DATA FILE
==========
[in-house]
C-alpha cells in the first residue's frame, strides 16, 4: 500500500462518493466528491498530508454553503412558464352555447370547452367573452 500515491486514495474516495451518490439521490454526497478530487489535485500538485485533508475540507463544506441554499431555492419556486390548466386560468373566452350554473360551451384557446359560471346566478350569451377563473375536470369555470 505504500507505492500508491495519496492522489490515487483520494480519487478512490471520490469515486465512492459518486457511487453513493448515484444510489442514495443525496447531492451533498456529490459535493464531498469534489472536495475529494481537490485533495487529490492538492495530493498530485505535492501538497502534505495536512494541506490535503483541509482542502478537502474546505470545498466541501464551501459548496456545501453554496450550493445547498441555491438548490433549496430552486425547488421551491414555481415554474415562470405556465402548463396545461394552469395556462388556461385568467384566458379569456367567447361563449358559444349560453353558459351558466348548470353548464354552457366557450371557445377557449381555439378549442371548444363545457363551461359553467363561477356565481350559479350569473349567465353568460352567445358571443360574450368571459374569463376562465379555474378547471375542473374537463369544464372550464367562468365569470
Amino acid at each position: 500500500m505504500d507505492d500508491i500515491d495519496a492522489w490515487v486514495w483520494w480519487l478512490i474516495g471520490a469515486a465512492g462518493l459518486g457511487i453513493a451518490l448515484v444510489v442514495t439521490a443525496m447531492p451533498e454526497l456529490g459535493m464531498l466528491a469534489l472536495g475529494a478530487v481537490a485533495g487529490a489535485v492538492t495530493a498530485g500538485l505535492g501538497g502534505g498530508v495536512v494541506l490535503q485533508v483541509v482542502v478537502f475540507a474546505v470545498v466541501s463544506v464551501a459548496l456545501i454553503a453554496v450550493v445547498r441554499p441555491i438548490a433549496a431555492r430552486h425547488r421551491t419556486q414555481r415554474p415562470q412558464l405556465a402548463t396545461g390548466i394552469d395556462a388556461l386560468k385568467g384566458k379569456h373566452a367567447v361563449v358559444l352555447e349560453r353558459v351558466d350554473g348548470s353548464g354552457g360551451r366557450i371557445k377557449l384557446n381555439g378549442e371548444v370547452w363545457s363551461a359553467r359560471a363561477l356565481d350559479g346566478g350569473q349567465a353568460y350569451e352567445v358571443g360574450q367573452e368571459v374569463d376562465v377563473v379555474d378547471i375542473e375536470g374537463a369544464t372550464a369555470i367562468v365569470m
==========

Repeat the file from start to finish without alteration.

[in-house]
C-alpha cells in the first residue's frame, strides 16, 4: 500500500462518493466528491498530508454553503412558464352555447370547452367573452 500515491486514495474516495451518490439521490454526497478530487489535485500538485485533508475540507463544506441554499431555492419556486390548466386560468373566452350554473360551451384557446359560471346566478350569451377563473375536470369555470 505504500507505492500508491495519496492522489490515487483520494480519487478512490471520490469515486465512492459518486457511487453513493448515484444510489442514495443525496447531492451533498456529490459535493464531498469534489472536495475529494481537490485533495487529490492538492495530493498530485505535492501538497502534505495536512494541506490535503483541509482542502478537502474546505470545498466541501464551501459548496456545501453554496450550493445547498441555491438548490433549496430552486425547488421551491414555481415554474415562470405556465402548463396545461394552469395556462388556461385568467384566458379569456367567447361563449358559444349560453353558459351558466348548470353548464354552457366557450371557445377557449381555439378549442371548444363545457363551461359553467363561477356565481350559479350569473349567465353568460352567445358571443360574450368571459374569463376562465379555474378547471375542473374537463369544464372550464367562468365569470
Amino acid at each position: 500500500m505504500d507505492d500508491i500515491d495519496a492522489w490515487v486514495w483520494w480519487l478512490i474516495g471520490a469515486a465512492g462518493l459518486g457511487i453513493a451518490l448515484v444510489v442514495t439521490a443525496m447531492p451533498e454526497l456529490g459535493m464531498l466528491a469534489l472536495g475529494a478530487v481537490a485533495g487529490a489535485v492538492t495530493a498530485g500538485l505535492g501538497g502534505g498530508v495536512v494541506l490535503q485533508v483541509v482542502v478537502f475540507a474546505v470545498v466541501s463544506v464551501a459548496l456545501i454553503a453554496v450550493v445547498r441554499p441555491i438548490a433549496a431555492r430552486h425547488r421551491t419556486q414555481r415554474p415562470q412558464l405556465a402548463t396545461g390548466i394552469d395556462a388556461l386560468k385568467g384566458k379569456h373566452a367567447v361563449v358559444l352555447e349560453r353558459v351558466d350554473g348548470s353548464g354552457g360551451r366557450i371557445k377557449l384557446n381555439g378549442e371548444v370547452w363545457s363551461a359553467r359560471a363561477l356565481d350559479g346566478g350569473q349567465a353568460y350569451e352567445v358571443g360574450q367573452e368571459v374569463d376562465v377563473v379555474d378547471i375542473e375536470g374537463a369544464t372550464a369555470i367562468v365569470m